A depressed job market seems to be keeping the H-1B cap from being reached. Very few cap-subject H-1B petitions have been filed since the initial April 1-7 filing period for the 2010 H-1B cap. In fact, the most recent report from United States Citizenship and Immigration Services (USCIS) indicated that 44,400 petitions had been received toward the 65,000 H-1B cap as of June 12 – this is fewer than the number that had been received as of mid-May, when USCIS reported that 45,000 petitions had been received. Once again, the current pace of H-1B filings suggests that employers will have the opportunity to file cap-subject H-1Bs for several more months. USCIS posts periodic updates to its website and Ogletree Deakins will continue to monitor and report on H-1B cap figures.

In other H-1B news, the conversion of the Labor Condition Application (LCA) system to the new iCERT system remains scheduled for July 1. The U.S. Department of Labor (DOL) announced on May 13 that it will keep the old LCA system available through June 30 (see http://www.foreignlaborcert.doleta.gov/), thus delaying the switch to the new iCERT system. Deactivation of the old system had been scheduled for May 15. As reported in Ogletree Deakins’ May 12, 2009 E-Alert, the new iCERT system experienced significant issues that slowed electronic processing of LCAs. Hopefully, the DOL has had sufficient time to correct glitches in the iCERT system and thereby allow for the continuation of same-day processing of LCAs on July 1. However, employers need to be aware that LCA processing delays are still possible and can impact the time required to hire or extend the status of H-1B, E-3 and H-1B1 workers.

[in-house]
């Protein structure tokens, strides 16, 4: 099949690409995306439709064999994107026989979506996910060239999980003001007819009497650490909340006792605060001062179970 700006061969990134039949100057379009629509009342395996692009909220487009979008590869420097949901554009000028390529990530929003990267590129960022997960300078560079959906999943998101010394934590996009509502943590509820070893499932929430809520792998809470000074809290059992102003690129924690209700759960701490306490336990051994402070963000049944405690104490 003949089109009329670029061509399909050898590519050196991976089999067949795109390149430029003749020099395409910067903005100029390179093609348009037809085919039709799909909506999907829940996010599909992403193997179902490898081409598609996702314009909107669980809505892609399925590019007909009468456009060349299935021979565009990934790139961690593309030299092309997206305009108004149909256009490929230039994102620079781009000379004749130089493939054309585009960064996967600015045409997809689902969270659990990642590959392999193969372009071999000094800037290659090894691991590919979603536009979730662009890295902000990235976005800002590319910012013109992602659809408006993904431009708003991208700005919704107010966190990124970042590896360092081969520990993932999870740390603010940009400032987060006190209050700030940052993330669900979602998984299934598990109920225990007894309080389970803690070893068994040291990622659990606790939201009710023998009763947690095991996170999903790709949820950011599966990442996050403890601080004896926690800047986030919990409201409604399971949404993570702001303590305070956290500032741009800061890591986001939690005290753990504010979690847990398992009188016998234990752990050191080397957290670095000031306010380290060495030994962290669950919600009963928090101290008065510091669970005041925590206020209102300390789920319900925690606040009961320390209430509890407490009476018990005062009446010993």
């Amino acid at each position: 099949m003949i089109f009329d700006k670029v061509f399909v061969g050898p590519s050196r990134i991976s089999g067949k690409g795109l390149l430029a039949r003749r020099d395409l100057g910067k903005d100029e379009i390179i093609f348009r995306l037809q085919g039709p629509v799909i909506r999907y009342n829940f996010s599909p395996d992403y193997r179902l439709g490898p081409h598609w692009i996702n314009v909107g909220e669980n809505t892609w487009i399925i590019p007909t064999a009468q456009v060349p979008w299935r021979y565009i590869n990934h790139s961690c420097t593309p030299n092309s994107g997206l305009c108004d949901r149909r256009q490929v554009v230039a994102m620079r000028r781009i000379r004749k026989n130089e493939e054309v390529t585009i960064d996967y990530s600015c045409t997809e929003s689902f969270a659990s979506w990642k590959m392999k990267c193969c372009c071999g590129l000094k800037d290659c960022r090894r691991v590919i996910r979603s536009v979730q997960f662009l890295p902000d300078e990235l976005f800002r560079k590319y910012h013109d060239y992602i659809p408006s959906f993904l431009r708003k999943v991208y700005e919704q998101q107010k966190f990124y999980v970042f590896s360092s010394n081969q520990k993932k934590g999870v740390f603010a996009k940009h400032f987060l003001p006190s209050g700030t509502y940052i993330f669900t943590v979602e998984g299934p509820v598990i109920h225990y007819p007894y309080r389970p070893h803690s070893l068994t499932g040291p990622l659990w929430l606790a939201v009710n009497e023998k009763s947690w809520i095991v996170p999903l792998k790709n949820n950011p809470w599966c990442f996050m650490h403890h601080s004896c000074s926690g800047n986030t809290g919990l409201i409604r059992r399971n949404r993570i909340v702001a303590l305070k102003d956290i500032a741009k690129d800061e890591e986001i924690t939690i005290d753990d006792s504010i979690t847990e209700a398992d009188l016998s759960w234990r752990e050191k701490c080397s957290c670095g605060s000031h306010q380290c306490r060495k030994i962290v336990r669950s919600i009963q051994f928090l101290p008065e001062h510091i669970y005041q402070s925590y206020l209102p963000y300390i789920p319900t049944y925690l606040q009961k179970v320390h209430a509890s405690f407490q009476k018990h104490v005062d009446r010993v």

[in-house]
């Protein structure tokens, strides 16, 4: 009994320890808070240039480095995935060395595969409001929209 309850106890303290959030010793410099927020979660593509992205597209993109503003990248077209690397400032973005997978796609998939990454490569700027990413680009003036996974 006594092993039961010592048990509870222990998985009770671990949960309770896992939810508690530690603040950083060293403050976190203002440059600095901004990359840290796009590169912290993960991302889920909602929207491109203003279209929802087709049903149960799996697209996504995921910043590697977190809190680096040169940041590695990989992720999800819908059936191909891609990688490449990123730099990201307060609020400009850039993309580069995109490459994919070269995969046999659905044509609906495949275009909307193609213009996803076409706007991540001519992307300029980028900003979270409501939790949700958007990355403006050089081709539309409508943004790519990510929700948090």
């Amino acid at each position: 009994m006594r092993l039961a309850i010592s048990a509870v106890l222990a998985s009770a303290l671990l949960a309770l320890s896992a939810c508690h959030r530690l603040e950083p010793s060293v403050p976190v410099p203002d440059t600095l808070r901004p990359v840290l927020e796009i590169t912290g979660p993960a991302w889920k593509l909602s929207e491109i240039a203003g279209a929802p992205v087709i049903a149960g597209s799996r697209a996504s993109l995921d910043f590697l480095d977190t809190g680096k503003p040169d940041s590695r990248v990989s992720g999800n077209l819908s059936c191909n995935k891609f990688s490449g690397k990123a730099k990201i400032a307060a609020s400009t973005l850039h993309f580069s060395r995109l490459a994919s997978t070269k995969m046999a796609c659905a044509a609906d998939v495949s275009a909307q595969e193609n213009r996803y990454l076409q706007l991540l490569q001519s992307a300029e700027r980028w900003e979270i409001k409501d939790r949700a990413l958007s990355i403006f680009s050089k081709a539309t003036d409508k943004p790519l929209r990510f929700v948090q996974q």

Note: This article was published in the June 2009 issue of the Immigration eAuthority.


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Ogletree Deakins has one of the largest business immigration practices in the United States and provides a wide range of legal services for employers seeking temporary business visas and permanent residence on behalf of foreign national employees.

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